At work, the expression "on the pipeline" exists for a reason. I can't think of better analogies for a team than a pipe.
Special pipes, for sure, but pipes nonetheless. Ideas get in from an end, they become projects, they shape up and, with some luck, they become realizations when exiting on the other end.
As with any plumbing system, taking good care and providing maintenance is fundamental to keep things flowing (literally). Else things start to go wrong, leaks appear, clots prevent the normal flow.
Then there's pressure. Pipes have a designed stress level, they can handle a certain flow with some ease. On given moments they can handle more, but if such high stress is sustained things can get ugly. On the other end, if the flow is too low fouling can build up and the top and normal flow levels decrease. Unfortunately only aggressive methods can clean up fouling.
Keeping the plumbing pristine is not an easy task. It requires time and expertise. If the maintenance is done carelessly and without experience things are bound to get ugly. The pipes themselves have a key role as well, some are easier to maintain than others, some are more resistant or more flexible or can handle stress better than others. Finally cheap plumbing might sound like a saving at starters, yet on the long run chances are that the costs in repairs and to keep it flowing will be higher.
How do you take care of plumbing? what sort of pipes do you install?
Heavily hit with Bus Lag (which is like Jet lug but ten times slower) and with only a couple of hors sleep, I'm now reporting from Junin.
After a Churbuckean trip (you know, answering emails while on the move, bombarding everybody out with the first synchronization upon arrival; which would of been worst if the light my T60p shed wouldn't of bugged my half-asleep wife sitting by me on the bus) I'm about to wrap a very busy week.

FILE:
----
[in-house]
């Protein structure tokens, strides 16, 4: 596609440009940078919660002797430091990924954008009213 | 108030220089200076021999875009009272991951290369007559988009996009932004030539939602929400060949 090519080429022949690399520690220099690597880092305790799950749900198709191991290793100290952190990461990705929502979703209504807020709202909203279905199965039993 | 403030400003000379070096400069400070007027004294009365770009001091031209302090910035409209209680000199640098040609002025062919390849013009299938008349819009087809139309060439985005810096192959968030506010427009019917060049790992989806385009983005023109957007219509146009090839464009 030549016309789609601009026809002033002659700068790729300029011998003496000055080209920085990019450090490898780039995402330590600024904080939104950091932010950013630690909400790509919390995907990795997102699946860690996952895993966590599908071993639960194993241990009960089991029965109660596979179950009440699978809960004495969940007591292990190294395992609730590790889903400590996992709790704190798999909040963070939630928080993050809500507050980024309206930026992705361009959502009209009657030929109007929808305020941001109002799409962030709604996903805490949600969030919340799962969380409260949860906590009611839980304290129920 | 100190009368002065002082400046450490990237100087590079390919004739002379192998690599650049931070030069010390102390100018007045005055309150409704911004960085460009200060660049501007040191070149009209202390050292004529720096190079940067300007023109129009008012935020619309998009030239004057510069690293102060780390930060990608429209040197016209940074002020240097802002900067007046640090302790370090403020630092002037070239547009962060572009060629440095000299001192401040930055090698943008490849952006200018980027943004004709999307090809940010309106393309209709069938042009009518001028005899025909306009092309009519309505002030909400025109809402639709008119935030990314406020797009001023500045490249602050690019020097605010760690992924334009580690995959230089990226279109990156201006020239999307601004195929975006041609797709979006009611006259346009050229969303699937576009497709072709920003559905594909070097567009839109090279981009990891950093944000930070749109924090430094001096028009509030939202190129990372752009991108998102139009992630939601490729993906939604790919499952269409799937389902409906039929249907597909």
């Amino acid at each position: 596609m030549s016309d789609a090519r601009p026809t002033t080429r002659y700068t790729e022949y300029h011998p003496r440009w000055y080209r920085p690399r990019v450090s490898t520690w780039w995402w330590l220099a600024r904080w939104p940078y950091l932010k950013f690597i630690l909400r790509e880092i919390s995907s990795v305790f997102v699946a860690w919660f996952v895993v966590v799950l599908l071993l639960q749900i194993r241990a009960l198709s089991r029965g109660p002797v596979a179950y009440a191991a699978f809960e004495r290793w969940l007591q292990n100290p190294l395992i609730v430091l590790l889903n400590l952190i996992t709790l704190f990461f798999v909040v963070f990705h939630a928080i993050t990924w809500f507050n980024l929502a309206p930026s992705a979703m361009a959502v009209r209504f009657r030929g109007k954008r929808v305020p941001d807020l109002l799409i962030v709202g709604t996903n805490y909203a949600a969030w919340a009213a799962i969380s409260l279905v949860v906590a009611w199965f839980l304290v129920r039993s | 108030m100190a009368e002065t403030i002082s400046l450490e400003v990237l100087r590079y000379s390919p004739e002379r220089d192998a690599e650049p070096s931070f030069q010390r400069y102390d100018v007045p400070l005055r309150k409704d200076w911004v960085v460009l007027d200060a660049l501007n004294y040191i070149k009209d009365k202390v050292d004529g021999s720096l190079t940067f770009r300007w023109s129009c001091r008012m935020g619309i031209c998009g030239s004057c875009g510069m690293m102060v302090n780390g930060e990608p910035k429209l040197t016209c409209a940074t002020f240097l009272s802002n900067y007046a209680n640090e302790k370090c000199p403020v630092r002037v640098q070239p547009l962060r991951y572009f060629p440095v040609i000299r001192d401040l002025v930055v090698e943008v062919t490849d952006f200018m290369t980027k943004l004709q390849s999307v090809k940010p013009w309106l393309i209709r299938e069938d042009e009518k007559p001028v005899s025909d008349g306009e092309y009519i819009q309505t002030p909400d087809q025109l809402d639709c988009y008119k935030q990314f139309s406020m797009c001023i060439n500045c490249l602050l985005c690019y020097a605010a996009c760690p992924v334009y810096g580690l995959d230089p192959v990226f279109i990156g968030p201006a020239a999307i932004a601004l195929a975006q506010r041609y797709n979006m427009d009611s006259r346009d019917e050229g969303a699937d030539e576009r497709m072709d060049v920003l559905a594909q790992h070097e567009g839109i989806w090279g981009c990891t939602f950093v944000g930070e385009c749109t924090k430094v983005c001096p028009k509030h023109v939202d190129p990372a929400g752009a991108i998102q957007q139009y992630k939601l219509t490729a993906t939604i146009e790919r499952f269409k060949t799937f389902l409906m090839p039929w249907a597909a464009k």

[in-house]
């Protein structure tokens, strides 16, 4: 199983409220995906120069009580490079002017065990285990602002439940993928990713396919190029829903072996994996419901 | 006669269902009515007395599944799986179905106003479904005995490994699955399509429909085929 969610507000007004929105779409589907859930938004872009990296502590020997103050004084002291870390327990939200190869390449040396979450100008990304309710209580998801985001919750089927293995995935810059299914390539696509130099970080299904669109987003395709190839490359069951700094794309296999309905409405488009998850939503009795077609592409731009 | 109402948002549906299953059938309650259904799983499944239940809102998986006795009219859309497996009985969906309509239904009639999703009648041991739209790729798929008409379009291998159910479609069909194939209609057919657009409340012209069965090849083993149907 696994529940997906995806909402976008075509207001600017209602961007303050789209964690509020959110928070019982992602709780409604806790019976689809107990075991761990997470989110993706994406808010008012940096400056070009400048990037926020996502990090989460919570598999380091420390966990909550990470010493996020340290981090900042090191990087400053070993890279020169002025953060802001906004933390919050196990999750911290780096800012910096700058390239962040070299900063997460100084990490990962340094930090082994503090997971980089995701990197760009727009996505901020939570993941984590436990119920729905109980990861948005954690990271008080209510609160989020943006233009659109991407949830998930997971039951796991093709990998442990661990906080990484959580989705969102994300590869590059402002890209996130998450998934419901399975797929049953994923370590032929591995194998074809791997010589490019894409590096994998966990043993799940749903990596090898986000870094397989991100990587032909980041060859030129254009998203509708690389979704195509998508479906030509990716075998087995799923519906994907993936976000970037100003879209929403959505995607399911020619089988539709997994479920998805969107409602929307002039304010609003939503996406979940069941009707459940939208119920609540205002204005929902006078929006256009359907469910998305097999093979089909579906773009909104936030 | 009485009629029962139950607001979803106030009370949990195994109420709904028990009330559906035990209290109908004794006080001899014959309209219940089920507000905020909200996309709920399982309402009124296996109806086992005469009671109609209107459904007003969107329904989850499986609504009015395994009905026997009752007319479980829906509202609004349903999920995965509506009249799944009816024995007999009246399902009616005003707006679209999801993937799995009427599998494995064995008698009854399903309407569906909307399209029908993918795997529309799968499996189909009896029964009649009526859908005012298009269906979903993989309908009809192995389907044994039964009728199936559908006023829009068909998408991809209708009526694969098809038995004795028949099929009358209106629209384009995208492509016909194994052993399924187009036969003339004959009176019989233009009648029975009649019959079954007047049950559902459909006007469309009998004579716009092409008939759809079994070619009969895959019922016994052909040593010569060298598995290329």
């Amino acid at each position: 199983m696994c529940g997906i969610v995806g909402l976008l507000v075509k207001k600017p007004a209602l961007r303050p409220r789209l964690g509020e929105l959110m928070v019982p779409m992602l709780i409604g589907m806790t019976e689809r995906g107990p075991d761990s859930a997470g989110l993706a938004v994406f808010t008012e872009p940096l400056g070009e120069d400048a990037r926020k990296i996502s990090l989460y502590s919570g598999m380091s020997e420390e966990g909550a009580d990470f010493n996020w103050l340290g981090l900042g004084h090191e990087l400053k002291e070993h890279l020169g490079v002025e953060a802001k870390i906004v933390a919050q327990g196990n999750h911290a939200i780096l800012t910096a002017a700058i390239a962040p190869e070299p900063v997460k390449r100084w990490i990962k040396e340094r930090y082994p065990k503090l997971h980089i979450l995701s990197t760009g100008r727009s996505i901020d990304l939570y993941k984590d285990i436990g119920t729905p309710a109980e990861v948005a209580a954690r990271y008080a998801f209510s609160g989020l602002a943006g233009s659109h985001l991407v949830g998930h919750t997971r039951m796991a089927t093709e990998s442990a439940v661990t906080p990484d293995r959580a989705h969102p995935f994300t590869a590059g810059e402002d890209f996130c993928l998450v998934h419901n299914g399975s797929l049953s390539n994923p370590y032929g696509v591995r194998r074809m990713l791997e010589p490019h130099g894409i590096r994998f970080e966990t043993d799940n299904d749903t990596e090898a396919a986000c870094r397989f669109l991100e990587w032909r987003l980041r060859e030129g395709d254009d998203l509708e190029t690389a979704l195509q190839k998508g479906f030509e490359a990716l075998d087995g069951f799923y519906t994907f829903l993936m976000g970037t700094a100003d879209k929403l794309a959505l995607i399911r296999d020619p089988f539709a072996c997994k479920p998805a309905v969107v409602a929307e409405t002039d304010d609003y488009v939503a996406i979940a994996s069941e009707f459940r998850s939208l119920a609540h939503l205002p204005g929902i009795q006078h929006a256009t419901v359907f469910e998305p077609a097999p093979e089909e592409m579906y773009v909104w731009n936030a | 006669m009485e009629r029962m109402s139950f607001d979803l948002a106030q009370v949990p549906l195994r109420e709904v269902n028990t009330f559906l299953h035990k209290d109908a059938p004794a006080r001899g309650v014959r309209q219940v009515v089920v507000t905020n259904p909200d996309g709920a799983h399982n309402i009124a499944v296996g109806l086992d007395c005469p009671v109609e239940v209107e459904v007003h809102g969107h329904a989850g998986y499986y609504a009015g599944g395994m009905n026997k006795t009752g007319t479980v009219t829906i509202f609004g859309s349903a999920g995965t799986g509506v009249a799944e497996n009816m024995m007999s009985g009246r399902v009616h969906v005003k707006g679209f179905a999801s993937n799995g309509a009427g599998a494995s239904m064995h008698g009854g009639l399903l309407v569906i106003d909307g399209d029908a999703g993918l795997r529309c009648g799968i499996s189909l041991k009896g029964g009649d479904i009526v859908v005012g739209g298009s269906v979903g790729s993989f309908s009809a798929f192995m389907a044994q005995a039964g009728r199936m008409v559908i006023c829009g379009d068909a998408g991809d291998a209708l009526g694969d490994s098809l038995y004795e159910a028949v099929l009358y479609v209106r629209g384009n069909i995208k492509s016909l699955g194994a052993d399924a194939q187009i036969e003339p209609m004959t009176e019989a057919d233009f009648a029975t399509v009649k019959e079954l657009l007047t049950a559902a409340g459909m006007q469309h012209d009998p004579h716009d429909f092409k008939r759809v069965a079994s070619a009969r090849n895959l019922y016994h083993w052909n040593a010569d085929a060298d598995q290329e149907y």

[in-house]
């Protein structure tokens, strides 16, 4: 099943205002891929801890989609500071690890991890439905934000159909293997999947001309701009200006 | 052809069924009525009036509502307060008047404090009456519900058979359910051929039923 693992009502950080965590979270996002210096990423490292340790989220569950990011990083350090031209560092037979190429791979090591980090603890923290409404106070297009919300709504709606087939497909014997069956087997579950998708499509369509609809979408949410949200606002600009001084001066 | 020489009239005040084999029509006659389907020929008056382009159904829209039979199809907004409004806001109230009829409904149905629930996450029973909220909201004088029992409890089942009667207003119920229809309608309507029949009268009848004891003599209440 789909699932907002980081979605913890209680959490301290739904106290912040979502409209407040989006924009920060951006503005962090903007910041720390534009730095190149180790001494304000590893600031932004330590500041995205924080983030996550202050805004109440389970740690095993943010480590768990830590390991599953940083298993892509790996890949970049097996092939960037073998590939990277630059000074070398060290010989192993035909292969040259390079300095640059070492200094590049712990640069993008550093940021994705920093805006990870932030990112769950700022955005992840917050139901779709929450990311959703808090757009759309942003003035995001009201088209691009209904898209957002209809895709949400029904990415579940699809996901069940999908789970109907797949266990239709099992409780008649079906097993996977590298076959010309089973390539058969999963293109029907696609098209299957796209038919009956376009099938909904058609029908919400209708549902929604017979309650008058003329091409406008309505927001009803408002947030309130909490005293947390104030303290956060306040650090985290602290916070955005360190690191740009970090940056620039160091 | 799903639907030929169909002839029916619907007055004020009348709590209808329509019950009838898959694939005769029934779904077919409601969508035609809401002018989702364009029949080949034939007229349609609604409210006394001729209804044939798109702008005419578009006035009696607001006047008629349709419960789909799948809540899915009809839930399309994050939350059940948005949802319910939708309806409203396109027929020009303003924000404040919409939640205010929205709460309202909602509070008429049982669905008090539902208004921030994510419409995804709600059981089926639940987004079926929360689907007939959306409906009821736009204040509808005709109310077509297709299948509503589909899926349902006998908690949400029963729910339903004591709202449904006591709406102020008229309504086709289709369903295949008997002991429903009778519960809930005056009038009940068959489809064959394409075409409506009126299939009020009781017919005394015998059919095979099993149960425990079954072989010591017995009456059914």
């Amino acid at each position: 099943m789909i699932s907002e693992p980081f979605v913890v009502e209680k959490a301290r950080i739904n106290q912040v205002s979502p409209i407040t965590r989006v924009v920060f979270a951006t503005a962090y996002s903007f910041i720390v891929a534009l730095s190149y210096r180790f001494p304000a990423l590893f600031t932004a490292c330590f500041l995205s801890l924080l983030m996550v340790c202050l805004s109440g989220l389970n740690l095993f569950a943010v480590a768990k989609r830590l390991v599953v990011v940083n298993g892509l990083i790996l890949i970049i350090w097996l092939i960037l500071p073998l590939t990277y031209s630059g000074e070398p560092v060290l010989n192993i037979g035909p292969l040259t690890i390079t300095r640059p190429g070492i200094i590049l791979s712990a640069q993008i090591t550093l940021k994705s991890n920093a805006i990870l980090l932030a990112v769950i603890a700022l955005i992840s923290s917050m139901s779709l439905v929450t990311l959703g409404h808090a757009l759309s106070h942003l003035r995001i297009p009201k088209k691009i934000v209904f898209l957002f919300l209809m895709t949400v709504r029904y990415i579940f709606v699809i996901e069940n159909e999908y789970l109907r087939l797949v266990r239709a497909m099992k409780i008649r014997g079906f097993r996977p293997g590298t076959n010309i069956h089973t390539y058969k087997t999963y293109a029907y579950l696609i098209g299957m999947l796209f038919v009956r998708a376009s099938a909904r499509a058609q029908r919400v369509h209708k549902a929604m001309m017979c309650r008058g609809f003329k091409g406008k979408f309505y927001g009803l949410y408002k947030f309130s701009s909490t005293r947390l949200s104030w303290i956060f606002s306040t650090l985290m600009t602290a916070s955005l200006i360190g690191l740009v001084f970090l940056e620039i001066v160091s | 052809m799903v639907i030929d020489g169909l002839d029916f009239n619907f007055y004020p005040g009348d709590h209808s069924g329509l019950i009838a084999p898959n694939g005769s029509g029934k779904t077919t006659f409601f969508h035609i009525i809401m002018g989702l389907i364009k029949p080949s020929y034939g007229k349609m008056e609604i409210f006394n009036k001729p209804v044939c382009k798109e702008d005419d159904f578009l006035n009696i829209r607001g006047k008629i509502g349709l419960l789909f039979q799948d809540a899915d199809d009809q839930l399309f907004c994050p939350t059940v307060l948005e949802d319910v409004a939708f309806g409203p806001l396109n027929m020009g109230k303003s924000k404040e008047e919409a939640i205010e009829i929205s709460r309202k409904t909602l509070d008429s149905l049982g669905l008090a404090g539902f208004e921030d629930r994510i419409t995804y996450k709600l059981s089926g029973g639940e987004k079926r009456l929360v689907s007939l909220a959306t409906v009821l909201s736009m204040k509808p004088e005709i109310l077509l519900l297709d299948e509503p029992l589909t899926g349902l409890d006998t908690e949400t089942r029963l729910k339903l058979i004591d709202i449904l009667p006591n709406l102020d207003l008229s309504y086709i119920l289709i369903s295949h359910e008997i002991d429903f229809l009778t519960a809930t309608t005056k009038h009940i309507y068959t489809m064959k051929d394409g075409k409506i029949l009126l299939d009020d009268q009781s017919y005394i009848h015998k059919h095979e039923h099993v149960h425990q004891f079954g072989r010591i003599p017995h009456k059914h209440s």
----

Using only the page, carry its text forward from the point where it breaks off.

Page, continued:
Although work has been crazy, things are starting to look brighter and brighter (I can't say much, will do on the future, I promise). After 6 very grim months, filled mainly with boredom and uncertainty I'm looking forward to stick my head out of the trenches and explore the world. Literally.
And that is exactly what I've been doing. For several ideas going on around, I have been out in the wild testing and reading about solutions that are out there for the masses to take. It is amazing to see how many different people devote quite a fair amount of their time to come up with solutions made available to others for free.
This investigations demand some time. My process usually is read a lot (on the project sites, then search for refferences or testimonials elsewhere), then install (either on one of my two local LAMP "servers" -one is an R50e with Ubuntu Desktop, the other a Desktop with Ubuntu server edition-) try things out, write my own conclusions. It is time consuming but fun.
Hold tight, I'll post some more stuff on this as I go by (but wait patiently I don't think this will happen for at least a month).